Tagged: Canadian politics

Justin Trudeau in “Black Face” is not the issue

Anyone who has even a passing acquaintance with me is aware that I despise mealy-mouthed liberals in general and Justin Trudeau in particular.

For nearly two decades I have regarded Trudeau, Jr. as a prime example of the kind of vapid, insufferable personality that has made a home on the centre-Left of the political spectrum. The sheer hypocrisy of these people is something to behold. They’re in favor of all the grand social causes of the day, any issue that doesn’t endanger their personal interests or cause them to lose their privileged status. They call themselves “progressives” because it makes them feel better, but their political activism comes to a screeching halt when their bank accounts and vacation homes are threatened or if their kids can no longer attend elite private schools that help prep them for life among the one-percenters.

J.T. is the embodiment of a “on one hand this, on the other hand that” breed of people that can utter contradictory positions without realizing (or caring about) the intellectual and ideological cowardice of their stance. Look at the way he championed the notion of proportional representation before the last federal election, abandoning it as soon as he had secured a comfortable majority in the House of Commons. He can bemoan the poor state of the environment, offer his support to the Kyoto Protocol and other climate accords, yet spend billions of taxpayer $$$ on new pipelines that, if Canada aggressively pursued alternative energy strategies and technologies, will be obsolete in a decade. He and his office personally intervened on behalf of SNC-Lavalin, trying to ensure that corruption-plagued company would receive special treatment from our judicial system, a lenient slap on the wrist for consorting with despicable regimes, bribing their way into the good books of the likes of Muammar Gaddafi.

Yet instead of being continually raked over the coals for these cynical ploys, today J.T. finds himself vilified for photos and video from the distant past, the politically correct posse baying for blood. Remember, apologizing and showing remorse isn’t enough for these arbiters of decency and morality, they want your existence permanently expunged from the record, the very mention of your name subject to boos and hisses from the peanut gallery.

Some of the wisest words ever uttered are: “Let those without sin be the first to cast stones”. How many of us have something to hide, some indiscretion, ill-advised joke, stupid quip we’re ashamed of? Have you never behaved badly or caused distress to someone else, deliberately or inadvertently? Well, then, you’re among a very tiny minority and good for you. And, by the way, you’re also a big, fat liar, liar, pants on fire.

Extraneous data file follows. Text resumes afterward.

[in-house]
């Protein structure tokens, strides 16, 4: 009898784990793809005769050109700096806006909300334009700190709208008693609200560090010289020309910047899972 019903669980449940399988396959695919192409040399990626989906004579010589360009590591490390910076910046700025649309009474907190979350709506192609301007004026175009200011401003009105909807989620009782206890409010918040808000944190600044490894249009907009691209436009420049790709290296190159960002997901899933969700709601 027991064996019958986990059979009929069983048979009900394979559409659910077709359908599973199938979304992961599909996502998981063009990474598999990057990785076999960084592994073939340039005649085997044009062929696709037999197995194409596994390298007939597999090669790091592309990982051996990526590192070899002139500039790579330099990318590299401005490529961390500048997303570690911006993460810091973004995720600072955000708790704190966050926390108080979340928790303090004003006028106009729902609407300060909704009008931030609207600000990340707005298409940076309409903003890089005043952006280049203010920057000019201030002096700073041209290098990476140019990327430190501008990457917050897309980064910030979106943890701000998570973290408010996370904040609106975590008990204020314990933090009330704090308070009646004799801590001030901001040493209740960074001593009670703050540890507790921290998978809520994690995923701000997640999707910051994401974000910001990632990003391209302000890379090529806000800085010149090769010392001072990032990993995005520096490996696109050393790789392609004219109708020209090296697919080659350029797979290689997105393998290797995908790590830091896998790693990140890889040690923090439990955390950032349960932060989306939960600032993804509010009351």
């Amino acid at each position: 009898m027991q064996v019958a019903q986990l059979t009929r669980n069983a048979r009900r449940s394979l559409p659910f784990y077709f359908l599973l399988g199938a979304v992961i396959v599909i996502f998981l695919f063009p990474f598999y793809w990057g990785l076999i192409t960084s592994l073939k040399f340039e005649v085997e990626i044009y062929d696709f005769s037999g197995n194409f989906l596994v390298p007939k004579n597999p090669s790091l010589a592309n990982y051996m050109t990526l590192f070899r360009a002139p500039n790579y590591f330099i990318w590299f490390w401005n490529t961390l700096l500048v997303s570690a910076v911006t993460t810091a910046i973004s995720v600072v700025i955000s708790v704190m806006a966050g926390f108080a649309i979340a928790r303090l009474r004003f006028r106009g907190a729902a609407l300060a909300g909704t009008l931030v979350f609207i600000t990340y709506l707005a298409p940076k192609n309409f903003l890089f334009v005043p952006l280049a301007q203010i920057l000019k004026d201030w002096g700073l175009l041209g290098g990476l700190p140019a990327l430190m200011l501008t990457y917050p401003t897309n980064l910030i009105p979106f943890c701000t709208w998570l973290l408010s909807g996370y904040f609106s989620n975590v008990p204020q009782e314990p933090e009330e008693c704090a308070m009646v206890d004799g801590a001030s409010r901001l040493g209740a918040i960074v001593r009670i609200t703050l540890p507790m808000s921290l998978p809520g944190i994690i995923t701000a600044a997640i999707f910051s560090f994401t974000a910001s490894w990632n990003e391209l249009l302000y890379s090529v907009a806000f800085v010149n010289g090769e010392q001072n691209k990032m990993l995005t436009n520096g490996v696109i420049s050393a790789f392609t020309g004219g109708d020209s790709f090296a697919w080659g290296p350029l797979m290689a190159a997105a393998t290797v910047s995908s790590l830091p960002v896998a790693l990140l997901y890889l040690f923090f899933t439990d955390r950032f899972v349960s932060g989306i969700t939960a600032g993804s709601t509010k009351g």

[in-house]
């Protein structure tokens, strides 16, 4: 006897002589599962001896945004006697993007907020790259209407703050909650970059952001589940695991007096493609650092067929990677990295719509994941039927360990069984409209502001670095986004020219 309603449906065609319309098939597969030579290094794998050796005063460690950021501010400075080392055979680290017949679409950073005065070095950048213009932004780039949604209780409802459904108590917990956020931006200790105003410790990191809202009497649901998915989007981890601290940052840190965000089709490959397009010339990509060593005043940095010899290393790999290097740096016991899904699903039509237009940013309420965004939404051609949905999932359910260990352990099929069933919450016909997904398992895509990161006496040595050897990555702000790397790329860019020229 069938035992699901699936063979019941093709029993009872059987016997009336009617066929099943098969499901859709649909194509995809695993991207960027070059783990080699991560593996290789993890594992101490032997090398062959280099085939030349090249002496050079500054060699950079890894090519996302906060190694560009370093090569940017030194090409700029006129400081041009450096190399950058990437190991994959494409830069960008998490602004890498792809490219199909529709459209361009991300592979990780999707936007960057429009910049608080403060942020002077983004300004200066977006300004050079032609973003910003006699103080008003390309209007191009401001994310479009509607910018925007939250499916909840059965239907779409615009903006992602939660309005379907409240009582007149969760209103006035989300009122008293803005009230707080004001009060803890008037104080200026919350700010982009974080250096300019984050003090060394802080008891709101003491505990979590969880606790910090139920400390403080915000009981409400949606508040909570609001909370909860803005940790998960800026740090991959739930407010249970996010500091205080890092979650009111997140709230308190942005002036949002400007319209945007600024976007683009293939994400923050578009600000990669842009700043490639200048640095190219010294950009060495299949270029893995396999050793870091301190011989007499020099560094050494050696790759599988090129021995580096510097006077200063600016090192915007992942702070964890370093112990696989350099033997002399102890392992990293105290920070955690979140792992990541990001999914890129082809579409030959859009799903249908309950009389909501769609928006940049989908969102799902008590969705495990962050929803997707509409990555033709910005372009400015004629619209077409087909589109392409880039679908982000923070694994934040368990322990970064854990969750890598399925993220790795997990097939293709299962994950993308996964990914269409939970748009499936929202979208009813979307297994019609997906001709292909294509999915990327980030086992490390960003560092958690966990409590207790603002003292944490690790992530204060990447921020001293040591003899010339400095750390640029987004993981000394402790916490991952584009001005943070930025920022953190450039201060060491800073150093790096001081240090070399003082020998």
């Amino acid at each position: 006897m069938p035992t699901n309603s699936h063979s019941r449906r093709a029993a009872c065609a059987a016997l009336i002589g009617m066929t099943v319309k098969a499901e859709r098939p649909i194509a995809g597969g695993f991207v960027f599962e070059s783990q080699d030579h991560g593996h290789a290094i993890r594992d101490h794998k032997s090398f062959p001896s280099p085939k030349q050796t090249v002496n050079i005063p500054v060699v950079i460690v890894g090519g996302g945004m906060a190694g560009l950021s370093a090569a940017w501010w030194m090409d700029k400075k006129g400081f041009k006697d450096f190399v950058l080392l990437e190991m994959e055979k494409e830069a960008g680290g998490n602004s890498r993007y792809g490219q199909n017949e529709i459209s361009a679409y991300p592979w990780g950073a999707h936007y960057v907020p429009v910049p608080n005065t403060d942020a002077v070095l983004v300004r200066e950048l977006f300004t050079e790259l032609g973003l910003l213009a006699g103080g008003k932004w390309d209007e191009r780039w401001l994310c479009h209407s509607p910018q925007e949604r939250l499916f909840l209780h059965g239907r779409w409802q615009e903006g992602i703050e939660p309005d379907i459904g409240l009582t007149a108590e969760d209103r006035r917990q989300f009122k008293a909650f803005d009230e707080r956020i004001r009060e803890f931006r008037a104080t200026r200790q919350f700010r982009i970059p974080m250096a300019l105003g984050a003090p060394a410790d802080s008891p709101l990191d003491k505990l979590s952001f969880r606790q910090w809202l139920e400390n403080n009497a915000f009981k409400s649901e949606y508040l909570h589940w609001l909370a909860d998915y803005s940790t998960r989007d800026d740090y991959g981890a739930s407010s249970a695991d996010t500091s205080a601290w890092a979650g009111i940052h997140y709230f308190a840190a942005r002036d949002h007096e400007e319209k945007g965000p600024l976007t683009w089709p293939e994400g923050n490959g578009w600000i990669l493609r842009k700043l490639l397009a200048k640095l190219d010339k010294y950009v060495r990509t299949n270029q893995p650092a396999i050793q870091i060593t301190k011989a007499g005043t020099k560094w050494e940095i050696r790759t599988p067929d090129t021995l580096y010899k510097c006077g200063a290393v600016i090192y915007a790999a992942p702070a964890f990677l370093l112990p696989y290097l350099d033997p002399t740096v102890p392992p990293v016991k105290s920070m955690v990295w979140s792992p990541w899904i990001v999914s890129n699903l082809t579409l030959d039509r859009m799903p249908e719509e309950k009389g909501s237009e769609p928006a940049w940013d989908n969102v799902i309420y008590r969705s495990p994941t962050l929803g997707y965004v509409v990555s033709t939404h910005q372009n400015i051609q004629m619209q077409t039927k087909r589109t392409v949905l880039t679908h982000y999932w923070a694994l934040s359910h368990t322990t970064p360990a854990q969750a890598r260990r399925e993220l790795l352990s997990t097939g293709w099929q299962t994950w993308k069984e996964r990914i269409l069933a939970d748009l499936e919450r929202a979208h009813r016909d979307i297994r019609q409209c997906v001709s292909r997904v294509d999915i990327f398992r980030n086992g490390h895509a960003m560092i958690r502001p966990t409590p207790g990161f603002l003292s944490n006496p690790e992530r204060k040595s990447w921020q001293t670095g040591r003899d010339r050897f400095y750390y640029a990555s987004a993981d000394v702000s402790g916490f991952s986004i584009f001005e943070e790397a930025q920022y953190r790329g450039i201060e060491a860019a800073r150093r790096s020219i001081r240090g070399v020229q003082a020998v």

Folks, the reason our politicians suck these days, why we have difficulty convincing thoughtful individuals to run for public office, is because of the ridiculous standards we impose on them, insisting that everything they’ve done in their lives either be above reproach or so well concealed they never have a chance of seeing the light of day. If you happened to fart in church back in 2003 and wish to run for mayor, town dogcatcher or, God help you, member of Parliament, well, someone is bound to bring it up and use it against you. Never mind your genuine desire to serve others—less fortunate people who have (rightfully) become disenchanted with the candidates they’ve been offered and would like to see a politician possessing new, exciting ideas and the mettle to carry them through.

How many of our best leaders and statesmen, men and women who made their mark on history, could bear the kind of scrutiny they’d be subjected to today? How many would be denied the opportunity to contribute their unique gifts and visions to the world? Mackenzie King talked to ghosts, JFK was a serial philanderer, Lincoln famously stated that if given a choice between preserving the union and outlawing slavery, he would choose the former option.

And Jesus Christ, we’re told, regularly hung around with whores and tax-collectors (shame on him!).

We get the kind of government we deserve and if the self-appointed poobahs of righteousness and virtue have their way democracy will suffer grievously…and we will continue to be represented by officials unstained by scandal, but lacking any of the passion and fire required to enact real change in our unequal, superficial, broken society.

Getting caught with your pants down is one thing—being exposed for lack of conviction, duplicity, a paucity of empathy and compassion, wanton disregard for democratic institutions and values is something quite different.

It’s perfectly okay to be a Justin Trudeau hater…just make sure you’re hating him for all the right reasons.

 

 

My dinner with Tom Mulcair

imagesSome clever fund-raiser for the  New Democratic Party (NDP) came up with the notion of raffling off leader Tom Mulcair. For one night. Well, a supper date, to be specific.

For a minimum of five bucks, you bought your ticket and took your chance (I don’t suppose either Messrs. Harper and Trudeau were among the contributors).

I didn’t win and I think that’s a shame.

It would have been a very interesting meal.

First of all, we’d likely be dining in some fancy-shmancy Toronto establishment–decidedly not my type of joint. I’d have no idea which fork to use, the proper placement of a cloth napkin and, as a rule, only wear neckties for weddings and funerals. Out of nervousness, and since the Party would be picking up the tab, not taxpayers, I’d quickly order a ripping good scotch (“a double, please”) and the evening would start going downhill from there…

* * *

Mr. Mulcair’s colleague, Andrew Cash, and my co-winner (let’s call her Mary, a retired art teacher from New Brunswick), try to keep the conversation on safe ground, discussing the weather and Liberal policies (both of which are judged to be too fickle, ha ha), but I’m having none of that. That first-rate scotch is working wonders on my system and, after all, this is my chance to talk turkey with one of the big boys.